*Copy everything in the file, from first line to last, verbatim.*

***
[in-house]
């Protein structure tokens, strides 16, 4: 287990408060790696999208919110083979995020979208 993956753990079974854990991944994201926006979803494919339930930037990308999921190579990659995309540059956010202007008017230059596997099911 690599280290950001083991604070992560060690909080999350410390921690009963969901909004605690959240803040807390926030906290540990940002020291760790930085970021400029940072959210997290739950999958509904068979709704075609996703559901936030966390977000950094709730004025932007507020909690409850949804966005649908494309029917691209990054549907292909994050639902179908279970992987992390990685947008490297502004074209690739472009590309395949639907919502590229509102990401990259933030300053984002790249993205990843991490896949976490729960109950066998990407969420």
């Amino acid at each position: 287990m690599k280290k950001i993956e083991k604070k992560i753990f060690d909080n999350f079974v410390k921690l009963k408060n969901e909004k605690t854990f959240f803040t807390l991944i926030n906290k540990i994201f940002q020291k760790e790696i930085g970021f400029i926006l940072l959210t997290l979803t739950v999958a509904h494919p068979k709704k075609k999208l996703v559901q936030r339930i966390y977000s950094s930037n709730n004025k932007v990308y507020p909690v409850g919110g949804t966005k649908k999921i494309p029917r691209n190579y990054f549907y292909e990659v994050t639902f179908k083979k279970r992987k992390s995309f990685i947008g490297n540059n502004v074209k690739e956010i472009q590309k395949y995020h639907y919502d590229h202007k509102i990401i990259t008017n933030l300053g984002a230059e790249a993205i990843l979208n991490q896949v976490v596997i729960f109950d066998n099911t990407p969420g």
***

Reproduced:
[in-house]
């Protein structure tokens, strides 16, 4: 287990408060790696999208919110083979995020979208 993956753990079974854990991944994201926006979803494919339930930037990308999921190579990659995309540059956010202007008017230059596997099911 690599280290950001083991604070992560060690909080999350410390921690009963969901909004605690959240803040807390926030906290540990940002020291760790930085970021400029940072959210997290739950999958509904068979709704075609996703559901936030966390977000950094709730004025932007507020909690409850949804966005649908494309029917691209990054549907292909994050639902179908279970992987992390990685947008490297502004074209690739472009590309395949639907919502590229509102990401990259933030300053984002790249993205990843991490896949976490729960109950066998990407969420």
């Amino acid at each position: 287990m690599k280290k950001i993956e083991k604070k992560i753990f060690d909080n999350f079974v410390k921690l009963k408060n969901e909004k605690t854990f959240f803040t807390l991944i926030n906290k540990i994201f940002q020291k760790e790696i930085g970021f400029i926006l940072l959210t997290l979803t739950v999958a509904h494919p068979k709704k075609k999208l996703v559901q936030r339930i966390y977000s950094s930037n709730n004025k932007v990308y507020p909690v409850g919110g949804t966005k649908k999921i494309p029917r691209n190579y990054f549907y292909e990659v994050t639902f179908k083979k279970r992987k992390s995309f990685i947008g490297n540059n502004v074209k690739e956010i472009q590309k395949y995020h639907y919502d590229h202007k509102i990401i990259t008017n933030l300053g984002a230059e790249a993205i990843l979208n991490q896949v976490v596997i729960f109950d066998n099911t990407p969420g």